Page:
We thought we would finally get some peace after the collapse of the communist system in the Soviet Union and Eastern Europe. We were mistaken. Now, more than ever before, Russia seems to be a wickedly intelligent power that is not only gradually taking over Western strongholds like the United States and Western Europe, and expanding its influence in its neighborhood and Syria, but is also deeply involved in Turkey, for decades NATO’s last line of defense in the region. There are serious games afoot.
Worrying signs of political disintegration are starting to appear in the United States. The Democrats and mainstream liberal-leaning media are ramping up a campaign against president-elect Donald Trump just as he’s about to take up residence in the White House. Then we have intelligence reports suggesting that his electoral victory was the result of cyber attacks orchestrated by Russian President Vladimir Putin.
We can understand the frustration of the Democrats and the establishment in general at its unexpected political defeat, but Trump will be taking up office in just 10 days and the US needs a powerful leader who will command respect and not be seen as a puppet of Putin. The West in general also needs a powerful president at the helm in Washington, because America is perhaps the only country that can restore some balance to the world.
In Western Europe, Chancellor Angela Merkel has already spoken of Russian intervention in the upcoming German elections, accusing Moscow of manipulating support for the Euroskeptic AfD party. In France, many believe National Front head Marine Le Pen is being bankrolled by Moscow after she took out a loan with a Russian bank because French lenders were unwilling to help her fund her pre-election campaign.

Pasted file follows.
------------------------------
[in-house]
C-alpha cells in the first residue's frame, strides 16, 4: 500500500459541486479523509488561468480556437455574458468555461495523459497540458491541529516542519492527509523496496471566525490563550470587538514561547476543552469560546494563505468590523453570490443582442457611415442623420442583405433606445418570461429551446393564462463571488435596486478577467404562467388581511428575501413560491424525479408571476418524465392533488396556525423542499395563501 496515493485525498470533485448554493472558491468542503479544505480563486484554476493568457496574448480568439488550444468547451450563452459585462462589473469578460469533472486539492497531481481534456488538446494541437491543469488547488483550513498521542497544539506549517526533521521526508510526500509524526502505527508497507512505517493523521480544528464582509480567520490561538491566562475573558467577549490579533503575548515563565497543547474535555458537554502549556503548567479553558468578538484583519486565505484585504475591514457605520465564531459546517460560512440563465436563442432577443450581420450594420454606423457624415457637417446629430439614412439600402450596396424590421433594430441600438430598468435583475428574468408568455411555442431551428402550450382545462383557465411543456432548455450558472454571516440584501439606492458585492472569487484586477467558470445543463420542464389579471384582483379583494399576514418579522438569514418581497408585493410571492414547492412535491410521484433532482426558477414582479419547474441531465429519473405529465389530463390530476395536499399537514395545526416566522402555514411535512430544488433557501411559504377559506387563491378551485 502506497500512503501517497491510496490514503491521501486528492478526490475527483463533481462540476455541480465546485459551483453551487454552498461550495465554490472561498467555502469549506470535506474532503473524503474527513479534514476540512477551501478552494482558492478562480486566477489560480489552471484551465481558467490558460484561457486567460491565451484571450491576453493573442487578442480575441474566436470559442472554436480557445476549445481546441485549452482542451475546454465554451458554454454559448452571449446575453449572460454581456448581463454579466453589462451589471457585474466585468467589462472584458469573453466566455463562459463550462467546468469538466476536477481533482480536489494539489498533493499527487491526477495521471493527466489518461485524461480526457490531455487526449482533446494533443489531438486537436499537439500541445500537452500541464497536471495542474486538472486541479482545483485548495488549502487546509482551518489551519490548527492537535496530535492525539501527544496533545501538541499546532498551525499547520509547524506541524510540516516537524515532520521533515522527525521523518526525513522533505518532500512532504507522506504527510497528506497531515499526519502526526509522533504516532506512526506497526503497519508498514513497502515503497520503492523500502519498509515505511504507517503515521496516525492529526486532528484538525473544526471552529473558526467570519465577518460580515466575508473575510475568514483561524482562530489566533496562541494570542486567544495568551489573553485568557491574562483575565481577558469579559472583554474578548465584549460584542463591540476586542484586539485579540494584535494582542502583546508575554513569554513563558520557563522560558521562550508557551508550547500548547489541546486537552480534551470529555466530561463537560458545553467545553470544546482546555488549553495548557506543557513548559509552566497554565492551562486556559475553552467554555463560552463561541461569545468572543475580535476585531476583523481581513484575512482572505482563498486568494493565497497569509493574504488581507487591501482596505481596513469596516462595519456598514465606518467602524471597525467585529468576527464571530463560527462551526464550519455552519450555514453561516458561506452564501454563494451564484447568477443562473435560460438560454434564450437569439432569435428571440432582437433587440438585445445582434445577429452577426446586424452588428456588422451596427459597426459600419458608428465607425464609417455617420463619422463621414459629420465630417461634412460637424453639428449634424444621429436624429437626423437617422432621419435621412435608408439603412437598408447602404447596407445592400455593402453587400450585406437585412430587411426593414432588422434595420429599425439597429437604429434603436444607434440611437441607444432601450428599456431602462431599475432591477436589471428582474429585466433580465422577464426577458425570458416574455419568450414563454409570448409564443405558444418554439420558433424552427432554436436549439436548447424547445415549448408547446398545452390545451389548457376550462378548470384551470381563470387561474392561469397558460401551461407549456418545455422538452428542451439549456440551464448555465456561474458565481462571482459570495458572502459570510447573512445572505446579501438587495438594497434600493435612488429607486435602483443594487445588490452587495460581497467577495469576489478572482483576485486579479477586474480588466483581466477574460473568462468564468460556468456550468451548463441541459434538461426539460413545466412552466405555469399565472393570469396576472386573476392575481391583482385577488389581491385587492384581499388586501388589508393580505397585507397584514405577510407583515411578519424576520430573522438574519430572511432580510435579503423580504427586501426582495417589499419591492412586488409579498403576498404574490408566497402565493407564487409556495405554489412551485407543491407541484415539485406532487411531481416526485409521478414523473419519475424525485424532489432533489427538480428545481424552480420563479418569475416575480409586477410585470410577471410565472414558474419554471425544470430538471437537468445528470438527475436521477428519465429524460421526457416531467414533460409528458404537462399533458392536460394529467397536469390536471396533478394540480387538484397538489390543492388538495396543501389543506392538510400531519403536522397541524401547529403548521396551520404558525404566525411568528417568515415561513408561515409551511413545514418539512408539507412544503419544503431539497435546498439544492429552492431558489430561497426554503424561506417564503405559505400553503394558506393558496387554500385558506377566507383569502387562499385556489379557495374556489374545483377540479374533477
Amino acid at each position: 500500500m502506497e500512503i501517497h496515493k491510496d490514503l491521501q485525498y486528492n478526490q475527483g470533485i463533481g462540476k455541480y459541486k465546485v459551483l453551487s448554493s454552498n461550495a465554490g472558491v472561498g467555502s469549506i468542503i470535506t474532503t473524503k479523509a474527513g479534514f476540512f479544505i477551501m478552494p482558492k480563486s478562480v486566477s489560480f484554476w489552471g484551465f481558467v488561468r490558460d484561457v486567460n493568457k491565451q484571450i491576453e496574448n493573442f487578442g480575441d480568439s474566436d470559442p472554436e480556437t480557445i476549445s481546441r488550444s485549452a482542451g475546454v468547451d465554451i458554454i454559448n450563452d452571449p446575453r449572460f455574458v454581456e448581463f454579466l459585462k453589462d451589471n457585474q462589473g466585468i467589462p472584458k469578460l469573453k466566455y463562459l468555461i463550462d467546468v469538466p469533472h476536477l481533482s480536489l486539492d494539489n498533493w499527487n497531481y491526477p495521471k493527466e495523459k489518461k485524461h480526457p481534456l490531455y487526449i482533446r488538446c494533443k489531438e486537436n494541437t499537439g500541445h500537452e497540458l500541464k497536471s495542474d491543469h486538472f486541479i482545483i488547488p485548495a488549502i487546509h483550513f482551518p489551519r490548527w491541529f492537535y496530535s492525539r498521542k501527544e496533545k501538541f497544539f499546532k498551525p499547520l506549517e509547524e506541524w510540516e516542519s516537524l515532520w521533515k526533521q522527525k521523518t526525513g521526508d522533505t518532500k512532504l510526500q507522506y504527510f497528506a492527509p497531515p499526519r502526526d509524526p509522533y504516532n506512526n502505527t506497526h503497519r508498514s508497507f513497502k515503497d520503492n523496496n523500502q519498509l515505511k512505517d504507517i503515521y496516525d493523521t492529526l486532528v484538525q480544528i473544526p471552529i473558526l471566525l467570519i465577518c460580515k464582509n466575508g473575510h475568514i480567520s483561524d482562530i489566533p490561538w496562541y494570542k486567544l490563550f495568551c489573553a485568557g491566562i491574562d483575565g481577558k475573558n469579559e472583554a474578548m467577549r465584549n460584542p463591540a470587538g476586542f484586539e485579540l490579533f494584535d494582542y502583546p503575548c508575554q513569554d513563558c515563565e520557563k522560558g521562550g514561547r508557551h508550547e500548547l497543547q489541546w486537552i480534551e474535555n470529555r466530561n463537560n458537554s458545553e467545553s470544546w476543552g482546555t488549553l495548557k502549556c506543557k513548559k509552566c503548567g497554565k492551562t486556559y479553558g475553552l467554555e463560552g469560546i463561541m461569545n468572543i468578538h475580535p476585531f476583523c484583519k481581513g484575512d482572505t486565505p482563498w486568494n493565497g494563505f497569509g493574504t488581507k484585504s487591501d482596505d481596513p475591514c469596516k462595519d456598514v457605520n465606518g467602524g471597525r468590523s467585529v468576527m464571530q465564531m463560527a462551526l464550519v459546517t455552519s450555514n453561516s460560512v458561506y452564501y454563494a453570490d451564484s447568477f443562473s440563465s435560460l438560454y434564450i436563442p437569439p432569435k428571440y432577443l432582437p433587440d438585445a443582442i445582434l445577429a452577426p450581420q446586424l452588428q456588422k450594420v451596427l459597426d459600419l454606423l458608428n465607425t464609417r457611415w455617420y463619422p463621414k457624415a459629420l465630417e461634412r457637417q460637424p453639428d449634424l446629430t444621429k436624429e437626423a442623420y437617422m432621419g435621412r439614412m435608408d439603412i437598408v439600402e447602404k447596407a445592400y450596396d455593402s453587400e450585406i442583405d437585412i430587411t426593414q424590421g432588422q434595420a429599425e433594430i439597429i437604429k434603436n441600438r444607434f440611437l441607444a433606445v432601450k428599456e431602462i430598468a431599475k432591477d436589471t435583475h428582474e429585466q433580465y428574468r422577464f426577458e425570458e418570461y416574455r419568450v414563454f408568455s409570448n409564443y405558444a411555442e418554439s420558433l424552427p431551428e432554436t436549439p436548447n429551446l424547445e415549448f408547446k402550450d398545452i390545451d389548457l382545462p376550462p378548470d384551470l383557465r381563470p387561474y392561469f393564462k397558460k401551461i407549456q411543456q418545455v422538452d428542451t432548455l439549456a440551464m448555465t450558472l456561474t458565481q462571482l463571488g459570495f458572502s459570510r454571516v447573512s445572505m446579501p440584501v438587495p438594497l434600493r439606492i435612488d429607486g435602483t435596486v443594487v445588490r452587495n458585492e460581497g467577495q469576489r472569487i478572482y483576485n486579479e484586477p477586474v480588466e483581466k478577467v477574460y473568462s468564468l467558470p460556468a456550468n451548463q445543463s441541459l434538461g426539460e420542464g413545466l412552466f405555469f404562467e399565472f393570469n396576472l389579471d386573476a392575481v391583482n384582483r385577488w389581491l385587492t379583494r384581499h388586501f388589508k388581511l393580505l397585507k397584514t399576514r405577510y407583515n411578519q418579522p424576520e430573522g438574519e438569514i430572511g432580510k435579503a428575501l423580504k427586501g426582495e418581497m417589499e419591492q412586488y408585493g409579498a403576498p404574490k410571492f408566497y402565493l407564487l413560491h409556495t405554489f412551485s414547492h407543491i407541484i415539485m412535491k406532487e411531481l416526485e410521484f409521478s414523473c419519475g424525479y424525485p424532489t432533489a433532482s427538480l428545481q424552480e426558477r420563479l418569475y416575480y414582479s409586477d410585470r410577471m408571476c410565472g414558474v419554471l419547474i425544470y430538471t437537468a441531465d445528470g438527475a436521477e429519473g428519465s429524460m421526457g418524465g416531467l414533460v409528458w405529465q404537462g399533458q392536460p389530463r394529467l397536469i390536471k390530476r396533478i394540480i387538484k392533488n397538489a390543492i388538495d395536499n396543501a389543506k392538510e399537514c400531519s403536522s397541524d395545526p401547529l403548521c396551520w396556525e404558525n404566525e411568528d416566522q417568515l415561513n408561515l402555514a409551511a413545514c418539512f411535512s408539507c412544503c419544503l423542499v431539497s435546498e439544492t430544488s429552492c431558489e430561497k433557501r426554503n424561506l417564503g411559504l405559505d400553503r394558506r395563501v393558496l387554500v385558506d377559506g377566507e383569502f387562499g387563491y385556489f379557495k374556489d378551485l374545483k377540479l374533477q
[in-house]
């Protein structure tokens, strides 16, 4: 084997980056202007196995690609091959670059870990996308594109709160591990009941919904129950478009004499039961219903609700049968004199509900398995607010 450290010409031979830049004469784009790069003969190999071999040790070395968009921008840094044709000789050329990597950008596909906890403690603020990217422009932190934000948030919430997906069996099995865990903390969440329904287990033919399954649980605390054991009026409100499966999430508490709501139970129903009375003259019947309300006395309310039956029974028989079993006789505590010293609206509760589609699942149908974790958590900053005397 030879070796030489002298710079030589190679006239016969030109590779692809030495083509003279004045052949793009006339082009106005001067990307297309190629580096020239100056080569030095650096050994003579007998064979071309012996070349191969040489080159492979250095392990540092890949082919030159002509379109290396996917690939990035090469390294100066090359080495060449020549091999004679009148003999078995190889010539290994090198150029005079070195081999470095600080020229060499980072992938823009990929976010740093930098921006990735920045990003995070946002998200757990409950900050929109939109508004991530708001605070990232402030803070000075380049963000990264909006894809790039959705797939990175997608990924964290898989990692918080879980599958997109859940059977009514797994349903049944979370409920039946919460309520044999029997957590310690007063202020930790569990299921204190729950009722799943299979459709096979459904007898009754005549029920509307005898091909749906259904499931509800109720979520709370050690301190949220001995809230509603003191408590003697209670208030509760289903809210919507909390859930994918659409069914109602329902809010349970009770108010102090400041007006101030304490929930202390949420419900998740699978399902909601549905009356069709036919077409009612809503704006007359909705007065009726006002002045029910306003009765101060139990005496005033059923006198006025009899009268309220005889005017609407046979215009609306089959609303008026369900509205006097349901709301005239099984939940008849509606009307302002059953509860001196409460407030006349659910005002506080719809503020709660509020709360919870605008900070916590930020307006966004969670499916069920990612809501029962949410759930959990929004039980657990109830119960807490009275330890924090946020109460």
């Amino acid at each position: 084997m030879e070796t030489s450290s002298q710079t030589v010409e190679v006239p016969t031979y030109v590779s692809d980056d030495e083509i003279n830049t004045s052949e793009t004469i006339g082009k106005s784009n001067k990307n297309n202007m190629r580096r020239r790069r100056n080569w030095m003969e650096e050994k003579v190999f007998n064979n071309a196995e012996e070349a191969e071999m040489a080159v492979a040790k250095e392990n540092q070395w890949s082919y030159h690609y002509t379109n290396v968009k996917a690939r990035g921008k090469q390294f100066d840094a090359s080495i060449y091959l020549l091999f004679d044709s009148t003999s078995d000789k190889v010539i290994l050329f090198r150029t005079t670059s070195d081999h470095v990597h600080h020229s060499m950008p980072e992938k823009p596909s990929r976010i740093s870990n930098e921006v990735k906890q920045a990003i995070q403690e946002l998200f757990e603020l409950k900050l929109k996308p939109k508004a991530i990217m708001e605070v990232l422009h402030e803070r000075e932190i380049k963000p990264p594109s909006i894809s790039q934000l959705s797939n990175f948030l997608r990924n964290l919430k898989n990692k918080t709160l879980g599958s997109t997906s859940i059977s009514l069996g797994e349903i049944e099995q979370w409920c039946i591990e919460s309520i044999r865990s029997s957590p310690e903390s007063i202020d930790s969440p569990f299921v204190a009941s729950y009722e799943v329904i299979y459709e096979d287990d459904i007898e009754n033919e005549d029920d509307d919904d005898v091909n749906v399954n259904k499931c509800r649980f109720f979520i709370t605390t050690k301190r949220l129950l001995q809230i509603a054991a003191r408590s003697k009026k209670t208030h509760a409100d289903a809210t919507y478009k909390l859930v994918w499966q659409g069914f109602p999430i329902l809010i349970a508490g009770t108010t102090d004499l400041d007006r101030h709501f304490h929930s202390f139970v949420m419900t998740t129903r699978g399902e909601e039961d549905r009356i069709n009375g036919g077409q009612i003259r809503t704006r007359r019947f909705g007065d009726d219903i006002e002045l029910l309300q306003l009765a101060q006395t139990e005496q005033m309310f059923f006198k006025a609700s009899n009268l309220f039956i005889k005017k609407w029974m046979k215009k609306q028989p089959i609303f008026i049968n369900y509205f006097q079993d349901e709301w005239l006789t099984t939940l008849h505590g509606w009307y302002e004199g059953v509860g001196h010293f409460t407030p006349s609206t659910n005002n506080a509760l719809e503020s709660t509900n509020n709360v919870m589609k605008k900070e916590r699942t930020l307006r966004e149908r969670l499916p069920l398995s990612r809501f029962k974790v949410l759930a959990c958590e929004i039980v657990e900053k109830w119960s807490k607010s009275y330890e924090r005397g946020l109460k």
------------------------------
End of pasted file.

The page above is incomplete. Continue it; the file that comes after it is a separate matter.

All of a sudden, Putin appears to be orchestrating a campaign to destroy the West’s political fabric. And all this comes at a time when Russia is facing serious economic problems and the West has a decided advantage in areas such as the economy, technology and the military. Some analysts believe that after losing the battle of communism in Europe, Moscow may now conquer it with other means.
Sure, Putin is not a benevolent philanthropist; he is an old-school politician, a traditionalist who sets his goals and goes after them with ruthless determination. But the vibrations rocking the political establishment in the West are not the result of the Russian president’s supernatural powers; they are the result of the system that has prevailed for the past few decades coming to its end. Now the system needs to change, because without transformation we are heading toward a complete political breakdown and the loss of all control.